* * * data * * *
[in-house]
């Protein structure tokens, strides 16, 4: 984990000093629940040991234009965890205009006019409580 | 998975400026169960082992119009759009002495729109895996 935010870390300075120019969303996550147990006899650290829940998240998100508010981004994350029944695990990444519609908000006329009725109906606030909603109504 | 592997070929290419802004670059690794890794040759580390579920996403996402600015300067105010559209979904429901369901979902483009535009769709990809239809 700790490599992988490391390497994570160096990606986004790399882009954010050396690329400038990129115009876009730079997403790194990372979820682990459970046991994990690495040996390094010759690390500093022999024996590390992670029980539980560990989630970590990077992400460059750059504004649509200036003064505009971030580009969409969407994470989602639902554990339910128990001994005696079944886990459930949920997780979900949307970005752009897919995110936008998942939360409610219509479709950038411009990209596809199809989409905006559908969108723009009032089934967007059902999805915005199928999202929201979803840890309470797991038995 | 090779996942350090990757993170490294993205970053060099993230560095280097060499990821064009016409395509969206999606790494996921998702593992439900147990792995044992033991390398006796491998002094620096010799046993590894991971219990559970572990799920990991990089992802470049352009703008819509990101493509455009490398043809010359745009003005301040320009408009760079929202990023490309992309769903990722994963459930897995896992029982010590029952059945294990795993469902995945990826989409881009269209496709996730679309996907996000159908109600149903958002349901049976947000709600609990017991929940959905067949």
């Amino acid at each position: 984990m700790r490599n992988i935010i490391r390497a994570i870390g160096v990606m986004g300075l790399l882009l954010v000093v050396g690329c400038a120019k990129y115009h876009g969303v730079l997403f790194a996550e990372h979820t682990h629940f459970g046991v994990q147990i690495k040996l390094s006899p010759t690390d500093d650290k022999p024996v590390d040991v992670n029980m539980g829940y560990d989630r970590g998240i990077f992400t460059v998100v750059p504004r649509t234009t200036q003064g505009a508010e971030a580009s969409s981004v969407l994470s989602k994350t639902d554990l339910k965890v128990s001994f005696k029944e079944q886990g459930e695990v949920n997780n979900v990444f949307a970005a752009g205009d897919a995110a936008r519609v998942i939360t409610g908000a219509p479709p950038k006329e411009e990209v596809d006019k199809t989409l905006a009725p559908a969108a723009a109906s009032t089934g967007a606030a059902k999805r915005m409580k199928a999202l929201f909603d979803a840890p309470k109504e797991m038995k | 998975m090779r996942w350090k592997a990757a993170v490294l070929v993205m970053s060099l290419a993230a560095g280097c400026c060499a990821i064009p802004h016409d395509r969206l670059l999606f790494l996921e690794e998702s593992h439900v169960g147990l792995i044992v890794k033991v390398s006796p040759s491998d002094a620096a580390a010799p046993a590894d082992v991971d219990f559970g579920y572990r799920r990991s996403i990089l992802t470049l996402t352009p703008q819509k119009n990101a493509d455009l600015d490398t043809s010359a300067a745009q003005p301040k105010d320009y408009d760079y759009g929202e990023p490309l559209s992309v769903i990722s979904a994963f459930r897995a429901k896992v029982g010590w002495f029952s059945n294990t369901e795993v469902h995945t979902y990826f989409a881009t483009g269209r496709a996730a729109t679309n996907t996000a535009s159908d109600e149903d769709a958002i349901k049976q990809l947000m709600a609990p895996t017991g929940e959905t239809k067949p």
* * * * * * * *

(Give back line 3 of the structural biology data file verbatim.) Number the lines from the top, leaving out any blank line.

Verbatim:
């Amino acid at each position: 984990m700790r490599n992988i935010i490391r390497a994570i870390g160096v990606m986004g300075l790399l882009l954010v000093v050396g690329c400038a120019k990129y115009h876009g969303v730079l997403f790194a996550e990372h979820t682990h629940f459970g046991v994990q147990i690495k040996l390094s006899p010759t690390d500093d650290k022999p024996v590390d040991v992670n029980m539980g829940y560990d989630r970590g998240i990077f992400t460059v998100v750059p504004r649509t234009t200036q003064g505009a508010e971030a580009s969409s981004v969407l994470s989602k994350t639902d554990l339910k965890v128990s001994f005696k029944e079944q886990g459930e695990v949920n997780n979900v990444f949307a970005a752009g205009d897919a995110a936008r519609v998942i939360t409610g908000a219509p479709p950038k006329e411009e990209v596809d006019k199809t989409l905006a009725p559908a969108a723009a109906s009032t089934g967007a606030a059902k999805r915005m409580k199928a999202l929201f909603d979803a840890p309470k109504e797991m038995k | 998975m090779r996942w350090k592997a990757a993170v490294l070929v993205m970053s060099l290419a993230a560095g280097c400026c060499a990821i064009p802004h016409d395509r969206l670059l999606f790494l996921e690794e998702s593992h439900v169960g147990l792995i044992v890794k033991v390398s006796p040759s491998d002094a620096a580390a010799p046993a590894d082992v991971d219990f559970g579920y572990r799920r990991s996403i990089l992802t470049l996402t352009p703008q819509k119009n990101a493509d455009l600015d490398t043809s010359a300067a745009q003005p301040k105010d320009y408009d760079y759009g929202e990023p490309l559209s992309v769903i990722s979904a994963f459930r897995a429901k896992v029982g010590w002495f029952s059945n294990t369901e795993v469902h995945t979902y990826f989409a881009t483009g269209r496709a996730a729109t679309n996907t996000a535009s159908d109600e149903d769709a958002i349901k049976q990809l947000m709600a609990p895996t017991g929940e959905t239809k067949p």